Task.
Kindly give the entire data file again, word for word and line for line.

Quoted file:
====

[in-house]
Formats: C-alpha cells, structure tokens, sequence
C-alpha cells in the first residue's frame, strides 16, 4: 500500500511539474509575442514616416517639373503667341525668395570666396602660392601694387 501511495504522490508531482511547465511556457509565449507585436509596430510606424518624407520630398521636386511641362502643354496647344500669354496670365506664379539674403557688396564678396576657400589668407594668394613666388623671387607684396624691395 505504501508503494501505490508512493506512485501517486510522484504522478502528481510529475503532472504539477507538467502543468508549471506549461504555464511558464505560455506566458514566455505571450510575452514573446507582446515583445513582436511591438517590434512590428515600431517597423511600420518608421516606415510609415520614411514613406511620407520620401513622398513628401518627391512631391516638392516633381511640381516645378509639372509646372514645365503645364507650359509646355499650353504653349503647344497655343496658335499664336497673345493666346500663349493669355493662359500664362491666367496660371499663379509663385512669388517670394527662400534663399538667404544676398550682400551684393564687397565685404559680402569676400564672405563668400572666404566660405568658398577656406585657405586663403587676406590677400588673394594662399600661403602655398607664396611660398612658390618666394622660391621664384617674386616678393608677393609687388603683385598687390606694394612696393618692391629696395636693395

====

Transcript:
[in-house]
Formats: C-alpha cells, structure tokens, sequence
C-alpha cells in the first residue's frame, strides 16, 4: 500500500511539474509575442514616416517639373503667341525668395570666396602660392601694387 501511495504522490508531482511547465511556457509565449507585436509596430510606424518624407520630398521636386511641362502643354496647344500669354496670365506664379539674403557688396564678396576657400589668407594668394613666388623671387607684396624691395 505504501508503494501505490508512493506512485501517486510522484504522478502528481510529475503532472504539477507538467502543468508549471506549461504555464511558464505560455506566458514566455505571450510575452514573446507582446515583445513582436511591438517590434512590428515600431517597423511600420518608421516606415510609415520614411514613406511620407520620401513622398513628401518627391512631391516638392516633381511640381516645378509639372509646372514645365503645364507650359509646355499650353504653349503647344497655343496658335499664336497673345493666346500663349493669355493662359500664362491666367496660371499663379509663385512669388517670394527662400534663399538667404544676398550682400551684393564687397565685404559680402569676400564672405563668400572666404566660405568658398577656406585657405586663403587676406590677400588673394594662399600661403602655398607664396611660398612658390618666394622660391621664384617674386616678393608677393609687388603683385598687390606694394612696393618692391629696395636693395